Over the past month I have had a chance to delve into facilitating anecdote circles for a project. I did not expect to be surprised that it would enrich my professional experience, however what I find interesting is that I am slowly putting aside my natural inclination towards introversion, and letting a more ebullient side of me emerge.
Facilitation of any sort tends to be draining, as Aiden pointed out in one of his guest blog posts. The physical part I can keep up with; I just have to make sure I have enough coffee in my veins for the duration and that I keep my blood sugar levels up. It is the emotional and cognitive aspects which are more challenging.
There was an article Jonathan Rauch wrote, “Caring for Your Introvert“, that presented a tongue-in-cheek portrayal of the difficulties introverts face when in a social situation. Now I despise almost any and every form of personality testing because I believe it is impossible to truly discover every facet of a human’s personality through ‘testing’, nor should we even try to. What would be more useful is building discernment and judgment rather than slotting people into neat little letters.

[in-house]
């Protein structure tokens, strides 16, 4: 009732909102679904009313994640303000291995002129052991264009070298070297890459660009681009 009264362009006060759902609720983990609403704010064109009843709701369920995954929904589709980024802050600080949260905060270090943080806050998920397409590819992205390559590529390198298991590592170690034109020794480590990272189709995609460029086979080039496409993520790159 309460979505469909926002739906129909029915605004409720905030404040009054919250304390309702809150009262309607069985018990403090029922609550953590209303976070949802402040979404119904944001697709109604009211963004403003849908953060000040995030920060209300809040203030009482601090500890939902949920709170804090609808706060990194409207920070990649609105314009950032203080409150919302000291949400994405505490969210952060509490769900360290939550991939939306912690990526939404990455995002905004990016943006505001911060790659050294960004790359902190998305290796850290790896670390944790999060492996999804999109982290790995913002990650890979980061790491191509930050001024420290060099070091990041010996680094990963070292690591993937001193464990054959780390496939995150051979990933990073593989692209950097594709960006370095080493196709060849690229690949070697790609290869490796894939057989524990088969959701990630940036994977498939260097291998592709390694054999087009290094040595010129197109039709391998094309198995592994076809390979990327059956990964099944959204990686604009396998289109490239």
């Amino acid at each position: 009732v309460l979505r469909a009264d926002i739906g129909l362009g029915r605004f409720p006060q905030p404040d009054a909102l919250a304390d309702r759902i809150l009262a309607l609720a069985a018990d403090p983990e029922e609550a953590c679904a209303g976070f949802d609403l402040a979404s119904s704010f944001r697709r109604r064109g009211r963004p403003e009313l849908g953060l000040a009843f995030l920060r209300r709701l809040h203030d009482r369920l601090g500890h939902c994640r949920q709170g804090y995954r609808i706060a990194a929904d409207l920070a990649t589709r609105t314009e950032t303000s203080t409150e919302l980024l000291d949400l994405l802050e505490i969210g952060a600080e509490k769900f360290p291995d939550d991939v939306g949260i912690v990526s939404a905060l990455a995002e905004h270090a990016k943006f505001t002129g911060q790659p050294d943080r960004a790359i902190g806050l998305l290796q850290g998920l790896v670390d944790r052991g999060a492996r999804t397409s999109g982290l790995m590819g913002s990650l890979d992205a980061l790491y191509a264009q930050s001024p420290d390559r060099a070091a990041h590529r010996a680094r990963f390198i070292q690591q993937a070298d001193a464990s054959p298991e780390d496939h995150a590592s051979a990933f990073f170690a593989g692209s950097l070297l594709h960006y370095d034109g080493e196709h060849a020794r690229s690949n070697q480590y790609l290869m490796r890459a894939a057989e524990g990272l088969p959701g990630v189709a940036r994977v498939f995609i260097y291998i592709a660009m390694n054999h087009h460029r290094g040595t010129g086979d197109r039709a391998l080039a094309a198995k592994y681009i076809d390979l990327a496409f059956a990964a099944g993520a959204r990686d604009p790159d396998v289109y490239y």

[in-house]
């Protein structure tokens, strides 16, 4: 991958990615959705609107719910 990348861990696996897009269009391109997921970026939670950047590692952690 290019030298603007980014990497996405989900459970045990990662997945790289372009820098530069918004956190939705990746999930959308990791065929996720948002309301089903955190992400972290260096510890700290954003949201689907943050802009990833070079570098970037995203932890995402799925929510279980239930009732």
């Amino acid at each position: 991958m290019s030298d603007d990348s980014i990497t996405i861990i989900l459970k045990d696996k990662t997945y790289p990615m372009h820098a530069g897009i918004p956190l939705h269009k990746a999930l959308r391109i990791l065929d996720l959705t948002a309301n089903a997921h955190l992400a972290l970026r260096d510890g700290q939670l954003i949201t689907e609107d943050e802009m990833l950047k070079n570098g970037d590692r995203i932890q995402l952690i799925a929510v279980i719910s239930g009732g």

However back to the article – why I read past the first paragraph is because Rauch acknowledges that there are multiple facets to our personalities.
“Do you know someone who needs hours alone every day? Who loves quiet conversations about feelings or ideas, and can give a dynamite presentation to a big audience, but seems awkward in groups and maladroit at small talk? Who has to be dragged to parties and then needs the rest of the day to recuperate? Who growls or scowls or grunts or winces when accosted with pleasantries by people who are just trying to be nice?”
That describes me to some extent. When faced with facilitation of anecdote circles or other workshop methods I am quite game for it, and relish the opportunity to be on my feet. However there is that element of introversion which had to be overcome and I am glad that in the past month I was gaining the necessary experience. I firmly believe in stepping out of one’s comfort zone every now and then and it is good to walk the talk. I know now that my natural inclination is something I can overcome when I am called to step up to the plate, and I am better off for it.